Tardy Porpoise Frolics in Water Park at Bishop (Signs Indicate Hell May Have Frozen Over)

by matchdayburger

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Redcliffe Dolphins v Capalaba Warriors; Nev Blair Shield Grand Final (Under 18 Division 1, Greater Brisbane Junior Rugby League); Albert Bishop Park; 22/9/2013

“…few are without shaved legs, fluoro-coloured boots, sleeves rolled up and taped down tight to emphasise the biceps, and socks bunched around ankles in a messed but precisely-planned way. And don’t get me started on the hair styles. “

Report by G & T (Scott Gittoes & Nicholas Turner)

You can’t but marvel. There’s a seventeen-year-old kid standing deep in the pocket of the in-goal, hands on hips, and he’s pretty much game ready for the NRL, in terms of size. Tall, long-legged, with fierce arms and shoulders, he’s cut in that compressed stone way that’s particular to those who carry a hundred and ten kilos like it’s precisely nothing.

I’ve arrived late to the grand final of the Nev Blair Shield, Brisbane’s premier junior Rugby League competition, but only one team’s on the field.  The Capalaba Warriors are spread-out in formation ready to receive the kick-off and the aforementioned monster of a ‘boy’ has positioned himself right where their opponents are about to enter. There’s nothing coincidental about it. But it’s more than three minutes before the Redcliffe Dolphins actually appear, with all the aloofness of an undefeated outfit.  And they don’t have a spare glance among them for the scarecrow at the gate. There are no handshakes or formalities; the ball is airborne almost before the last of the Dolphins has taken his place behind the halfway line.  The Redcliffe boys seem to have started playing without even acknowledging the game. The Warriors are baffled and their bafflement manifests as fury.  Needless to say, the first hit of this grand final doesn’t disappoint.

These Under 18s hit with all the vigour and spite of the senior grades.  Most approach the contact making short, sharp hissing noises distinctive to Rugby League.  Perhaps the confrontation enlivens some deep-seated warrior instincts, or maybe they’re trained to expel breath on impact for some bio-physical reason, or perhaps they’ve just heard the professionals doing it.  Looking around, it’s the latter that I find most likely. The influence of today’s professionals among these young players’ cannot be dismissed; few are without shaved legs, fluoro-coloured boots, sleeves rolled up and taped down tight to emphasise the biceps, and socks bunched around ankles in a messed but precisely-planned way. And don’t get me started on the hair styles.  This is League as fashion. Sport as social code and trend. These kids are seventeen, after all.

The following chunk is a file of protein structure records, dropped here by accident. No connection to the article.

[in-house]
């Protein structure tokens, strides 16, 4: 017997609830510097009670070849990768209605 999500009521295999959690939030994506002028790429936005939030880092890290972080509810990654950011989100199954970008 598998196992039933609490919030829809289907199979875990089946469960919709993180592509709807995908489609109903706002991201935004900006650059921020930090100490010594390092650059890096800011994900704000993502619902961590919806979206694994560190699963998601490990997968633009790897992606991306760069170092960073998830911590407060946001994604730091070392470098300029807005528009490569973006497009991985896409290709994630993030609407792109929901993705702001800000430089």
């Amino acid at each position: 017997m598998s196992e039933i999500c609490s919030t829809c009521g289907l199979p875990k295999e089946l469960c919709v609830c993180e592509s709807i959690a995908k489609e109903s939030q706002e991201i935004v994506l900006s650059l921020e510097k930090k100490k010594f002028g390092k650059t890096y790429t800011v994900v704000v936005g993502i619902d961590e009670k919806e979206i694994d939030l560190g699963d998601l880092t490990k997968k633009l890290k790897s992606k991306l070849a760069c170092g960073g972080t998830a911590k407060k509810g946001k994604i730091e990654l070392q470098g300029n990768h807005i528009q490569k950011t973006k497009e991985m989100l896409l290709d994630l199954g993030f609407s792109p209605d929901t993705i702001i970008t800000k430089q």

The palm trees on top of the grassy embankments are under stress today; the northerlies are making their presence felt.  Despite some early and late attacks from their opponents, Redcliffe has the wind at their backs and a full sail for the best part of the first half.  Building on plenty of neat work in the middle from a niggling number nine, their backline runs riot down the eastern touchline, picking up at least three tries in that corner.

Turning away from the field at half-time, these grounds (home of the Norths Devils QRL team) remind me of an abandoned water park; large earthen grass-covered mounds rise along the western and southern touchlines; the classic grassy ‘hill’.  These would surely heave during a top-flight fixture but today only a few hundred are in attendance.  It’s almost as if there’s too much space here for a game like this to be atmospheric. The western ridge-line is dotted with those outdated table-chair-umbrella structures, manufactured out of some gauchely unnatural, very eighties material.  The umbrellas are like upturned beach-shells, covered in blackened mould.

The Norths Devils emblem is painted on a faraway wall.  I’ve never seen the devil look more amiable in all my life.  He’s blue for starters and without a single sharp feature, somewhere between Cupid and a Smurf, and he’s holding a decorative yellow trident with a warm, almost consoling grin from ear-to-ear.  If I go to hell, I hope this guy is running the show.  On top of the southern hill is a ‘bar and grill’, though it’s under lock and key this afternoon.  Some food can be found in the brick canteen at the northern end, in the form of a beef patty, or else a dagwood dog, the festive creation that sits somewhere next to the deep-fried Mars Bar and Fruit Loops on the food pyramid.  I give the dog a miss and opt for a humble match day burger.

Far from prospering with a second-half wind advantage, the Warriors are backpedalling from the outset. They stage a long camp-out in the opposing half but cannot manage the majors they badly need. The Dolphins clinically squeeze out hope of any second-half heroics, and the impatience of the crowd is telling.  According to the fast-food sponsor emblazoned across the referee’s shirt, he’s ‘Lovin It’, but I’m not so sure this is still the case when some folks on the sideline start to get cranky about a game that’s all but gone to the rightful winner.

Match Day Burger Score: 5.0

MDB Cost: $5.00

MDB Service Atmosphere: 5.0

Match Score: Redcliffe Dolphins 30 def. Capalaba Warriors 14

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